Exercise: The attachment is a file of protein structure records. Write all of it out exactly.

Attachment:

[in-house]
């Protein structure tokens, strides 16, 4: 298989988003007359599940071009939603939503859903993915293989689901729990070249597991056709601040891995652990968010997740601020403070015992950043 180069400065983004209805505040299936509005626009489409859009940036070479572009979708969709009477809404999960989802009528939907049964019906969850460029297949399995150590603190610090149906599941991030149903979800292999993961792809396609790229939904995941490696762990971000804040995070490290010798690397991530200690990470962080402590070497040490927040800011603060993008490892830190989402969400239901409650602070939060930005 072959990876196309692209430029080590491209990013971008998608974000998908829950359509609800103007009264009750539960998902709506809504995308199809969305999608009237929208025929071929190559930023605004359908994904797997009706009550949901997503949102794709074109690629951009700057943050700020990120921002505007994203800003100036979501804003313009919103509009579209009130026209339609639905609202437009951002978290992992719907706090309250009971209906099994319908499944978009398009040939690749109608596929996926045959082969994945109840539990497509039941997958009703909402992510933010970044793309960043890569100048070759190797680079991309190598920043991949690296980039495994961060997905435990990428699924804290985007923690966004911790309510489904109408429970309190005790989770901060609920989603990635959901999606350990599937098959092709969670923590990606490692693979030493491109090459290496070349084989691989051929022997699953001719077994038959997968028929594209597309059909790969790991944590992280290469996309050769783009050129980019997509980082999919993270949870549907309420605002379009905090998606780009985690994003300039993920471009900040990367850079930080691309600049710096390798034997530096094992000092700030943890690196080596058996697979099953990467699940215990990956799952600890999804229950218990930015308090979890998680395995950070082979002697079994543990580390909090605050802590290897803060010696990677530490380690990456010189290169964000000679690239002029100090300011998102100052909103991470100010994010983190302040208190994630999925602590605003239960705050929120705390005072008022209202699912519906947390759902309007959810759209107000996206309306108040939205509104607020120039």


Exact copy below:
[in-house]
């Protein structure tokens, strides 16, 4: 298989988003007359599940071009939603939503859903993915293989689901729990070249597991056709601040891995652990968010997740601020403070015992950043 180069400065983004209805505040299936509005626009489409859009940036070479572009979708969709009477809404999960989802009528939907049964019906969850460029297949399995150590603190610090149906599941991030149903979800292999993961792809396609790229939904995941490696762990971000804040995070490290010798690397991530200690990470962080402590070497040490927040800011603060993008490892830190989402969400239901409650602070939060930005 072959990876196309692209430029080590491209990013971008998608974000998908829950359509609800103007009264009750539960998902709506809504995308199809969305999608009237929208025929071929190559930023605004359908994904797997009706009550949901997503949102794709074109690629951009700057943050700020990120921002505007994203800003100036979501804003313009919103509009579209009130026209339609639905609202437009951002978290992992719907706090309250009971209906099994319908499944978009398009040939690749109608596929996926045959082969994945109840539990497509039941997958009703909402992510933010970044793309960043890569100048070759190797680079991309190598920043991949690296980039495994961060997905435990990428699924804290985007923690966004911790309510489904109408429970309190005790989770901060609920989603990635959901999606350990599937098959092709969670923590990606490692693979030493491109090459290496070349084989691989051929022997699953001719077994038959997968028929594209597309059909790969790991944590992280290469996309050769783009050129980019997509980082999919993270949870549907309420605002379009905090998606780009985690994003300039993920471009900040990367850079930080691309600049710096390798034997530096094992000092700030943890690196080596058996697979099953990467699940215990990956799952600890999804229950218990930015308090979890998680395995950070082979002697079994543990580390909090605050802590290897803060010696990677530490380690990456010189290169964000000679690239002029100090300011998102100052909103991470100010994010983190302040208190994630999925602590605003239960705050929120705390005072008022209202699912519906947390759902309007959810759209107000996206309306108040939205509104607020120039």